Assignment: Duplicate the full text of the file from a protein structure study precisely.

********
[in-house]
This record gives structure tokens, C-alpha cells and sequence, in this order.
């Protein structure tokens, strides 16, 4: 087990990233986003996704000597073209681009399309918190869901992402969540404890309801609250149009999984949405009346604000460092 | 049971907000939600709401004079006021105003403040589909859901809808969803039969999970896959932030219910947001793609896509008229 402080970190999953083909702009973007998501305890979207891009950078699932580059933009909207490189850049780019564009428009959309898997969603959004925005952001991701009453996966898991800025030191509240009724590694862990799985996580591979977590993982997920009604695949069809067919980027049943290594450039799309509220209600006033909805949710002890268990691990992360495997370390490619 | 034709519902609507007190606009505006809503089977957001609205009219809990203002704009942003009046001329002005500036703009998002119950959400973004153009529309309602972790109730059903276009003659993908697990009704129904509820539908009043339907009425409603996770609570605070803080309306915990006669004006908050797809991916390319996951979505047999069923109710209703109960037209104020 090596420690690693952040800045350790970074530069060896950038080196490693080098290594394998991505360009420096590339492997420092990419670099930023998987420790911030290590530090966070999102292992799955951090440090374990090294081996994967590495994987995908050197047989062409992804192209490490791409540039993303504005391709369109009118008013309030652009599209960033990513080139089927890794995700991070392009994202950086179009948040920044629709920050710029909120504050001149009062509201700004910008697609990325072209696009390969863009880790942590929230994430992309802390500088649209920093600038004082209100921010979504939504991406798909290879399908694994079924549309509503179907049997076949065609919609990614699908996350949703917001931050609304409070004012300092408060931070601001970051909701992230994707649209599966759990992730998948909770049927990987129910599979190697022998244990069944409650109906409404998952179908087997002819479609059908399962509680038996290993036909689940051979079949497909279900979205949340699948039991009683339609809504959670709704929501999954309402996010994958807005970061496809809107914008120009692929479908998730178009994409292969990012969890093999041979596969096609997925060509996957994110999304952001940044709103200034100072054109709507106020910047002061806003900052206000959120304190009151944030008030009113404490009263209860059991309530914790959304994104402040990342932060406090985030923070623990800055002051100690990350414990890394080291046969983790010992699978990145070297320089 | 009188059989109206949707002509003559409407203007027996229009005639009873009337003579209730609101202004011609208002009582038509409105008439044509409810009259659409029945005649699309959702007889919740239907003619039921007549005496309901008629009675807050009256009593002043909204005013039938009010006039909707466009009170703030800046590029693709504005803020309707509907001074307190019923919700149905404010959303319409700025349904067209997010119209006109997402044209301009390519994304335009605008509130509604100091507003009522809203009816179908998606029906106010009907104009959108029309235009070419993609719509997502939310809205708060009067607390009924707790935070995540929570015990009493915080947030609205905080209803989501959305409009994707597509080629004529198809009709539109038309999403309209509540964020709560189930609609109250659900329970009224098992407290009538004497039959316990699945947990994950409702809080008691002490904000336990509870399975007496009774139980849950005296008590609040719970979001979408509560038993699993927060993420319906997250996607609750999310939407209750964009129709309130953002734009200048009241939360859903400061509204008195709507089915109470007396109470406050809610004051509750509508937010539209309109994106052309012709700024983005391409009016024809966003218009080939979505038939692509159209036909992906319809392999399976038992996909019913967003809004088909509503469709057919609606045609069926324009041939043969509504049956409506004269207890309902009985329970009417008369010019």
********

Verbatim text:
[in-house]
This record gives structure tokens, C-alpha cells and sequence, in this order.
């Protein structure tokens, strides 16, 4: 087990990233986003996704000597073209681009399309918190869901992402969540404890309801609250149009999984949405009346604000460092 | 049971907000939600709401004079006021105003403040589909859901809808969803039969999970896959932030219910947001793609896509008229 402080970190999953083909702009973007998501305890979207891009950078699932580059933009909207490189850049780019564009428009959309898997969603959004925005952001991701009453996966898991800025030191509240009724590694862990799985996580591979977590993982997920009604695949069809067919980027049943290594450039799309509220209600006033909805949710002890268990691990992360495997370390490619 | 034709519902609507007190606009505006809503089977957001609205009219809990203002704009942003009046001329002005500036703009998002119950959400973004153009529309309602972790109730059903276009003659993908697990009704129904509820539908009043339907009425409603996770609570605070803080309306915990006669004006908050797809991916390319996951979505047999069923109710209703109960037209104020 090596420690690693952040800045350790970074530069060896950038080196490693080098290594394998991505360009420096590339492997420092990419670099930023998987420790911030290590530090966070999102292992799955951090440090374990090294081996994967590495994987995908050197047989062409992804192209490490791409540039993303504005391709369109009118008013309030652009599209960033990513080139089927890794995700991070392009994202950086179009948040920044629709920050710029909120504050001149009062509201700004910008697609990325072209696009390969863009880790942590929230994430992309802390500088649209920093600038004082209100921010979504939504991406798909290879399908694994079924549309509503179907049997076949065609919609990614699908996350949703917001931050609304409070004012300092408060931070601001970051909701992230994707649209599966759990992730998948909770049927990987129910599979190697022998244990069944409650109906409404998952179908087997002819479609059908399962509680038996290993036909689940051979079949497909279900979205949340699948039991009683339609809504959670709704929501999954309402996010994958807005970061496809809107914008120009692929479908998730178009994409292969990012969890093999041979596969096609997925060509996957994110999304952001940044709103200034100072054109709507106020910047002061806003900052206000959120304190009151944030008030009113404490009263209860059991309530914790959304994104402040990342932060406090985030923070623990800055002051100690990350414990890394080291046969983790010992699978990145070297320089 | 009188059989109206949707002509003559409407203007027996229009005639009873009337003579209730609101202004011609208002009582038509409105008439044509409810009259659409029945005649699309959702007889919740239907003619039921007549005496309901008629009675807050009256009593002043909204005013039938009010006039909707466009009170703030800046590029693709504005803020309707509907001074307190019923919700149905404010959303319409700025349904067209997010119209006109997402044209301009390519994304335009605008509130509604100091507003009522809203009816179908998606029906106010009907104009959108029309235009070419993609719509997502939310809205708060009067607390009924707790935070995540929570015990009493915080947030609205905080209803989501959305409009994707597509080629004529198809009709539109038309999403309209509540964020709560189930609609109250659900329970009224098992407290009538004497039959316990699945947990994950409702809080008691002490904000336990509870399975007496009774139980849950005296008590609040719970979001979408509560038993699993927060993420319906997250996607609750999310939407209750964009129709309130953002734009200048009241939360859903400061509204008195709507089915109470007396109470406050809610004051509750509508937010539209309109994106052309012709700024983005391409009016024809966003218009080939979505038939692509159209036909992906319809392999399976038992996909019913967003809004088909509503469709057919609606045609069926324009041939043969509504049956409506004269207890309902009985329970009417008369010019």